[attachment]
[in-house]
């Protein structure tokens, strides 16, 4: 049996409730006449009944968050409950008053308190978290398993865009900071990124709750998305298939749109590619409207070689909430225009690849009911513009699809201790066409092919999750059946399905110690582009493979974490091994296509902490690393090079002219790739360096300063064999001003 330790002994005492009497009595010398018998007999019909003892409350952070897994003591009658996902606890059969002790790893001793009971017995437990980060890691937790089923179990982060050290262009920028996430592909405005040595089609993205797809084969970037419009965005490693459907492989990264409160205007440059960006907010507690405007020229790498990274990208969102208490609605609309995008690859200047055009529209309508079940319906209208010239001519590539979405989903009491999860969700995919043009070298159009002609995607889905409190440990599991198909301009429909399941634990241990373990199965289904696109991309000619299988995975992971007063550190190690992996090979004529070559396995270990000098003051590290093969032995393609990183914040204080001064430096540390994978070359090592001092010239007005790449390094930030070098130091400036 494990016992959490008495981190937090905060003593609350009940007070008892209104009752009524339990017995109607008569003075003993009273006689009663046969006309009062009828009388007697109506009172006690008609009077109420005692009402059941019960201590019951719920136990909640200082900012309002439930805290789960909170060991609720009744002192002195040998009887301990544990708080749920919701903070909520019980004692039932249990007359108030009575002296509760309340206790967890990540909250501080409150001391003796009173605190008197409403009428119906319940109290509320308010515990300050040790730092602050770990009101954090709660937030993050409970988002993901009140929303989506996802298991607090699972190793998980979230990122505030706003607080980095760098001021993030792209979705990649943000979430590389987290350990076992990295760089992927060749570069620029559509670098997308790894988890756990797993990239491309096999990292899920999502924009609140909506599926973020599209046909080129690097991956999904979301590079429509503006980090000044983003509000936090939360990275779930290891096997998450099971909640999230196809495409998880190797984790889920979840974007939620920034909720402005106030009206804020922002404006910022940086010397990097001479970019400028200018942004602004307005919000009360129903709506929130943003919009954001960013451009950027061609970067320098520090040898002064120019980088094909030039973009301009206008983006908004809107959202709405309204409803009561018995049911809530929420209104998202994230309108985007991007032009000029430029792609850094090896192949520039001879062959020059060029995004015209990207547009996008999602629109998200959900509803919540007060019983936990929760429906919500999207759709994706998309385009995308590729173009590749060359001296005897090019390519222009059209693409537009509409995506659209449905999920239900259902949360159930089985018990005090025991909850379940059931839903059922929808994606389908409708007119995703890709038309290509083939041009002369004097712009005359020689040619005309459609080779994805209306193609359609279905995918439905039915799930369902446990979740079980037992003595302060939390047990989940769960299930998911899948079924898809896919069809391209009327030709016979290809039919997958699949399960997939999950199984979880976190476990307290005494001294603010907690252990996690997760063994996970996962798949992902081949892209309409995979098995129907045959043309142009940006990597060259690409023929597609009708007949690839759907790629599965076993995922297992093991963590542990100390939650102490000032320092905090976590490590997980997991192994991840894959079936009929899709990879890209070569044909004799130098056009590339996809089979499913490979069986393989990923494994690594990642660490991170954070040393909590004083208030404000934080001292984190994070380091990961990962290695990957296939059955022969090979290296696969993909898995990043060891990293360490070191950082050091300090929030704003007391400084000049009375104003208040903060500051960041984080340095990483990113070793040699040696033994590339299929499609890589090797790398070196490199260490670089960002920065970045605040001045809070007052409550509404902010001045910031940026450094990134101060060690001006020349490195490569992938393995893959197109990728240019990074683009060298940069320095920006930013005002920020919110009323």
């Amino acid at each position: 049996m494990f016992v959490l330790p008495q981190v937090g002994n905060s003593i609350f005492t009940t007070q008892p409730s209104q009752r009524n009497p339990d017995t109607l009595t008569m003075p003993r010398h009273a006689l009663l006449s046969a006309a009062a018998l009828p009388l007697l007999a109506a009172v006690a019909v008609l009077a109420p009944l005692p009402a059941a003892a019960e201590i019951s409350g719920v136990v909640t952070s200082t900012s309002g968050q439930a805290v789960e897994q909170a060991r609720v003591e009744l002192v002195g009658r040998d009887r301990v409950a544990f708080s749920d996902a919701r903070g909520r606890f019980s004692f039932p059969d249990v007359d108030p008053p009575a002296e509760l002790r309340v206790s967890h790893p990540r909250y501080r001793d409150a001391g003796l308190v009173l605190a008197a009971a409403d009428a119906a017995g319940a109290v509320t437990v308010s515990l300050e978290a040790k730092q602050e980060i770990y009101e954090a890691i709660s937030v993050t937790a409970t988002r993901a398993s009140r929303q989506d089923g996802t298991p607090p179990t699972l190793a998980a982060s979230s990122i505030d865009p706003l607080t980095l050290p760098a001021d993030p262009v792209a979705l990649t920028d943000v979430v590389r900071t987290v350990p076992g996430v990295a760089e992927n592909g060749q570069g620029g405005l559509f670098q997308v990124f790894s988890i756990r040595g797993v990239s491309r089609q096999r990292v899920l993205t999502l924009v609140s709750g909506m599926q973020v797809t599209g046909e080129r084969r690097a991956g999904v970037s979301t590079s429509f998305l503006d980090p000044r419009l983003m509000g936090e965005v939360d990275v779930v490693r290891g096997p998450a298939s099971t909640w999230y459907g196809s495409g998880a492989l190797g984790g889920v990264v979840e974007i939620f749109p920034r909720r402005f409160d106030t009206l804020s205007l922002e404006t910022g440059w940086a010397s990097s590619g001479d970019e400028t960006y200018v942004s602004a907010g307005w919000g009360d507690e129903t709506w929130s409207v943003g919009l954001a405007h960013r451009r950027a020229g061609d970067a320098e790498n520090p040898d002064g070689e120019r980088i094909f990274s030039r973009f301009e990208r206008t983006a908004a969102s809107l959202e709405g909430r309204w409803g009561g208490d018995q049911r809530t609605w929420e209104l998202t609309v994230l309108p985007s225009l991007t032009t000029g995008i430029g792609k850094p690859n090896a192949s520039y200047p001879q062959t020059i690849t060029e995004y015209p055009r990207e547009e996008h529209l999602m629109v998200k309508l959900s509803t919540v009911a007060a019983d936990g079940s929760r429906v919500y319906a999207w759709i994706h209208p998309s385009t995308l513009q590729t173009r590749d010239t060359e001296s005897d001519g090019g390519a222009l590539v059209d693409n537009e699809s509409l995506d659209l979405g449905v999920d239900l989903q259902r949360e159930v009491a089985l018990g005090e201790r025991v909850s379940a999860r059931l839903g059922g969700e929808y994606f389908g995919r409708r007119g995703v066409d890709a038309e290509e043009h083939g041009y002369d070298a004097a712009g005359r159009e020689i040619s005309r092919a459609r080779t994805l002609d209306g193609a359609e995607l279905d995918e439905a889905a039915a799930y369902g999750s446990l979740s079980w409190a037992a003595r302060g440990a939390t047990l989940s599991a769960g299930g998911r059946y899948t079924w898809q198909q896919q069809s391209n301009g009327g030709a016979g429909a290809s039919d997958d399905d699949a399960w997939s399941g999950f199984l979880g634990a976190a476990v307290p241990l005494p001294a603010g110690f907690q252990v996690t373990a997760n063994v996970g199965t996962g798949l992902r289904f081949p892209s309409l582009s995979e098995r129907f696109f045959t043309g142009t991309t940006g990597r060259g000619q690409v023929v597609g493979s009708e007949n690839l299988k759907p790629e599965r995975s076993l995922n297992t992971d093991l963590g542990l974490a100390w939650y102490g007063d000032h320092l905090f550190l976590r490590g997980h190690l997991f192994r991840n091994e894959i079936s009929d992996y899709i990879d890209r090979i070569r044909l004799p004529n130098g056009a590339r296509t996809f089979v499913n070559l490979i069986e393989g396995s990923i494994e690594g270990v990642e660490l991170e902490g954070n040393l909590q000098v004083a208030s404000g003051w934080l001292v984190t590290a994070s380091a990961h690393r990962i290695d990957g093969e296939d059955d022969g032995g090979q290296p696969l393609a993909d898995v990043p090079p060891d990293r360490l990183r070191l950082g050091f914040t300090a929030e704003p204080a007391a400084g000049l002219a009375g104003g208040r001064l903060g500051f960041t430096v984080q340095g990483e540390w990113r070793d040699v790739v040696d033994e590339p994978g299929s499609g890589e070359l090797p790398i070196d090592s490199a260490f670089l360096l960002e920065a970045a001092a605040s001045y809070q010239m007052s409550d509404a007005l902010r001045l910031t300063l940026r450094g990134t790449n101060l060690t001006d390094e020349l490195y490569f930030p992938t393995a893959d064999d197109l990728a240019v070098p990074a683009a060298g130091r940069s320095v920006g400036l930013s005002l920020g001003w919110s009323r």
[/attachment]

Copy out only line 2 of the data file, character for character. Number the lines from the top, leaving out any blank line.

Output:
């Protein structure tokens, strides 16, 4: 049996409730006449009944968050409950008053308190978290398993865009900071990124709750998305298939749109590619409207070689909430225009690849009911513009699809201790066409092919999750059946399905110690582009493979974490091994296509902490690393090079002219790739360096300063064999001003 330790002994005492009497009595010398018998007999019909003892409350952070897994003591009658996902606890059969002790790893001793009971017995437990980060890691937790089923179990982060050290262009920028996430592909405005040595089609993205797809084969970037419009965005490693459907492989990264409160205007440059960006907010507690405007020229790498990274990208969102208490609605609309995008690859200047055009529209309508079940319906209208010239001519590539979405989903009491999860969700995919043009070298159009002609995607889905409190440990599991198909301009429909399941634990241990373990199965289904696109991309000619299988995975992971007063550190190690992996090979004529070559396995270990000098003051590290093969032995393609990183914040204080001064430096540390994978070359090592001092010239007005790449390094930030070098130091400036 494990016992959490008495981190937090905060003593609350009940007070008892209104009752009524339990017995109607008569003075003993009273006689009663046969006309009062009828009388007697109506009172006690008609009077109420005692009402059941019960201590019951719920136990909640200082900012309002439930805290789960909170060991609720009744002192002195040998009887301990544990708080749920919701903070909520019980004692039932249990007359108030009575002296509760309340206790967890990540909250501080409150001391003796009173605190008197409403009428119906319940109290509320308010515990300050040790730092602050770990009101954090709660937030993050409970988002993901009140929303989506996802298991607090699972190793998980979230990122505030706003607080980095760098001021993030792209979705990649943000979430590389987290350990076992990295760089992927060749570069620029559509670098997308790894988890756990797993990239491309096999990292899920999502924009609140909506599926973020599209046909080129690097991956999904979301590079429509503006980090000044983003509000936090939360990275779930290891096997998450099971909640999230196809495409998880190797984790889920979840974007939620920034909720402005106030009206804020922002404006910022940086010397990097001479970019400028200018942004602004307005919000009360129903709506929130943003919009954001960013451009950027061609970067320098520090040898002064120019980088094909030039973009301009206008983006908004809107959202709405309204409803009561018995049911809530929420209104998202994230309108985007991007032009000029430029792609850094090896192949520039001879062959020059060029995004015209990207547009996008999602629109998200959900509803919540007060019983936990929760429906919500999207759709994706998309385009995308590729173009590749060359001296005897090019390519222009059209693409537009509409995506659209449905999920239900259902949360159930089985018990005090025991909850379940059931839903059922929808994606389908409708007119995703890709038309290509083939041009002369004097712009005359020689040619005309459609080779994805209306193609359609279905995918439905039915799930369902446990979740079980037992003595302060939390047990989940769960299930998911899948079924898809896919069809391209009327030709016979290809039919997958699949399960997939999950199984979880976190476990307290005494001294603010907690252990996690997760063994996970996962798949992902081949892209309409995979098995129907045959043309142009940006990597060259690409023929597609009708007949690839759907790629599965076993995922297992093991963590542990100390939650102490000032320092905090976590490590997980997991192994991840894959079936009929899709990879890209070569044909004799130098056009590339996809089979499913490979069986393989990923494994690594990642660490991170954070040393909590004083208030404000934080001292984190994070380091990961990962290695990957296939059955022969090979290296696969993909898995990043060891990293360490070191950082050091300090929030704003007391400084000049009375104003208040903060500051960041984080340095990483990113070793040699040696033994590339299929499609890589090797790398070196490199260490670089960002920065970045605040001045809070007052409550509404902010001045910031940026450094990134101060060690001006020349490195490569992938393995893959197109990728240019990074683009060298940069320095920006930013005002920020919110009323």